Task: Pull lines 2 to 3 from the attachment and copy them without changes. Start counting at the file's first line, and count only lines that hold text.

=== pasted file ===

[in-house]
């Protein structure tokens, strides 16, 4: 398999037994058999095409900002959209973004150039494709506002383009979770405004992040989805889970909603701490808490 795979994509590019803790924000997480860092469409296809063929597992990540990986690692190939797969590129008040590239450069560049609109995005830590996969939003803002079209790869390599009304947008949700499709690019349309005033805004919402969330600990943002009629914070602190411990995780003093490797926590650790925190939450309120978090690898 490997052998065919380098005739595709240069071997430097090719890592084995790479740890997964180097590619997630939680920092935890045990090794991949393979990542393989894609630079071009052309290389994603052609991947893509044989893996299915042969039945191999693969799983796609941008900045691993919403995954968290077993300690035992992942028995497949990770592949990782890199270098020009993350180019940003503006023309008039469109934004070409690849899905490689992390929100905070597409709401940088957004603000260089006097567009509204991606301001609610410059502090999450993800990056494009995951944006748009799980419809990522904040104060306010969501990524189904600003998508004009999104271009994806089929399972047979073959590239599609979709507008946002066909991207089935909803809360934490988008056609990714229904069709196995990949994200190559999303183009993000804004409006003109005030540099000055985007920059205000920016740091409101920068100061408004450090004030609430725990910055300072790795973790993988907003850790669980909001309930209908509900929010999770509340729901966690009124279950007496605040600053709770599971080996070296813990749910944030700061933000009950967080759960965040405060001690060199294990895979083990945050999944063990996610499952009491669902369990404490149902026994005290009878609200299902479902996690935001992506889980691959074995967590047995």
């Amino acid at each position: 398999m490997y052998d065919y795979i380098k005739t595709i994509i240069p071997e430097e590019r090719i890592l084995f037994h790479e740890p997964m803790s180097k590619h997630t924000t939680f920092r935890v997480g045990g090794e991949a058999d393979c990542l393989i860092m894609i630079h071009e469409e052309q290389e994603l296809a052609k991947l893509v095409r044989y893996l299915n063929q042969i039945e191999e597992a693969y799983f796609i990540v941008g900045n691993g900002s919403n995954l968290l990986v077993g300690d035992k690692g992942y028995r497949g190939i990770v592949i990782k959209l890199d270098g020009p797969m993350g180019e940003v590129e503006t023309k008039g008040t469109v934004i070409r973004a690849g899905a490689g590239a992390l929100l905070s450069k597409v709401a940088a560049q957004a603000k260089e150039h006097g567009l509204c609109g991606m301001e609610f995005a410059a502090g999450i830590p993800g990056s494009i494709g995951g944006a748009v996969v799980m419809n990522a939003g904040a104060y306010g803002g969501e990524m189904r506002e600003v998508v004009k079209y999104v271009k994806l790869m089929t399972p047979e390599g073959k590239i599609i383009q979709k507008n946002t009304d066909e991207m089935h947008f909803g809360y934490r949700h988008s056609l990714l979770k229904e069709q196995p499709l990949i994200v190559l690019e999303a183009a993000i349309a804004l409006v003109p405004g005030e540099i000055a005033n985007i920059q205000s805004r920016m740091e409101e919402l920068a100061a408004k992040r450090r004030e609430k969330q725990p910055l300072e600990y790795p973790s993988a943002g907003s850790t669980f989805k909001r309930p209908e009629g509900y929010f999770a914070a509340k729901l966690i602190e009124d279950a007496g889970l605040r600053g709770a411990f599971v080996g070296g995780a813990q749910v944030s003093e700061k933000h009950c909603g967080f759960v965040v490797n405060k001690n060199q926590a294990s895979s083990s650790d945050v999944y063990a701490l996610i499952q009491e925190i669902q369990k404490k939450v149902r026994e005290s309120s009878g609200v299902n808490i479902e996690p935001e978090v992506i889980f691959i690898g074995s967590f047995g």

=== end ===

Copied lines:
């Protein structure tokens, strides 16, 4: 398999037994058999095409900002959209973004150039494709506002383009979770405004992040989805889970909603701490808490 795979994509590019803790924000997480860092469409296809063929597992990540990986690692190939797969590129008040590239450069560049609109995005830590996969939003803002079209790869390599009304947008949700499709690019349309005033805004919402969330600990943002009629914070602190411990995780003093490797926590650790925190939450309120978090690898 490997052998065919380098005739595709240069071997430097090719890592084995790479740890997964180097590619997630939680920092935890045990090794991949393979990542393989894609630079071009052309290389994603052609991947893509044989893996299915042969039945191999693969799983796609941008900045691993919403995954968290077993300690035992992942028995497949990770592949990782890199270098020009993350180019940003503006023309008039469109934004070409690849899905490689992390929100905070597409709401940088957004603000260089006097567009509204991606301001609610410059502090999450993800990056494009995951944006748009799980419809990522904040104060306010969501990524189904600003998508004009999104271009994806089929399972047979073959590239599609979709507008946002066909991207089935909803809360934490988008056609990714229904069709196995990949994200190559999303183009993000804004409006003109005030540099000055985007920059205000920016740091409101920068100061408004450090004030609430725990910055300072790795973790993988907003850790669980909001309930209908509900929010999770509340729901966690009124279950007496605040600053709770599971080996070296813990749910944030700061933000009950967080759960965040405060001690060199294990895979083990945050999944063990996610499952009491669902369990404490149902026994005290009878609200299902479902996690935001992506889980691959074995967590047995």
């Amino acid at each position: 398999m490997y052998d065919y795979i380098k005739t595709i994509i240069p071997e430097e590019r090719i890592l084995f037994h790479e740890p997964m803790s180097k590619h997630t924000t939680f920092r935890v997480g045990g090794e991949a058999d393979c990542l393989i860092m894609i630079h071009e469409e052309q290389e994603l296809a052609k991947l893509v095409r044989y893996l299915n063929q042969i039945e191999e597992a693969y799983f796609i990540v941008g900045n691993g900002s919403n995954l968290l990986v077993g300690d035992k690692g992942y028995r497949g190939i990770v592949i990782k959209l890199d270098g020009p797969m993350g180019e940003v590129e503006t023309k008039g008040t469109v934004i070409r973004a690849g899905a490689g590239a992390l929100l905070s450069k597409v709401a940088a560049q957004a603000k260089e150039h006097g567009l509204c609109g991606m301001e609610f995005a410059a502090g999450i830590p993800g990056s494009i494709g995951g944006a748009v996969v799980m419809n990522a939003g904040a104060y306010g803002g969501e990524m189904r506002e600003v998508v004009k079209y999104v271009k994806l790869m089929t399972p047979e390599g073959k590239i599609i383009q979709k507008n946002t009304d066909e991207m089935h947008f909803g809360y934490r949700h988008s056609l990714l979770k229904e069709q196995p499709l990949i994200v190559l690019e999303a183009a993000i349309a804004l409006v003109p405004g005030e540099i000055a005033n985007i920059q205000s805004r920016m740091e409101e919402l920068a100061a408004k992040r450090r004030e609430k969330q725990p910055l300072e600990y790795p973790s993988a943002g907003s850790t669980f989805k909001r309930p209908e009629g509900y929010f999770a914070a509340k729901l966690i602190e009124d279950a007496g889970l605040r600053g709770a411990f599971v080996g070296g995780a813990q749910v944030s003093e700061k933000h009950c909603g967080f759960v965040v490797n405060k001690n060199q926590a294990s895979s083990s650790d945050v999944y063990a701490l996610i499952q009491e925190i669902q369990k404490k939450v149902r026994e005290s309120s009878g609200v299902n808490i479902e996690p935001e978090v992506i889980f691959i690898g074995s967590f047995g």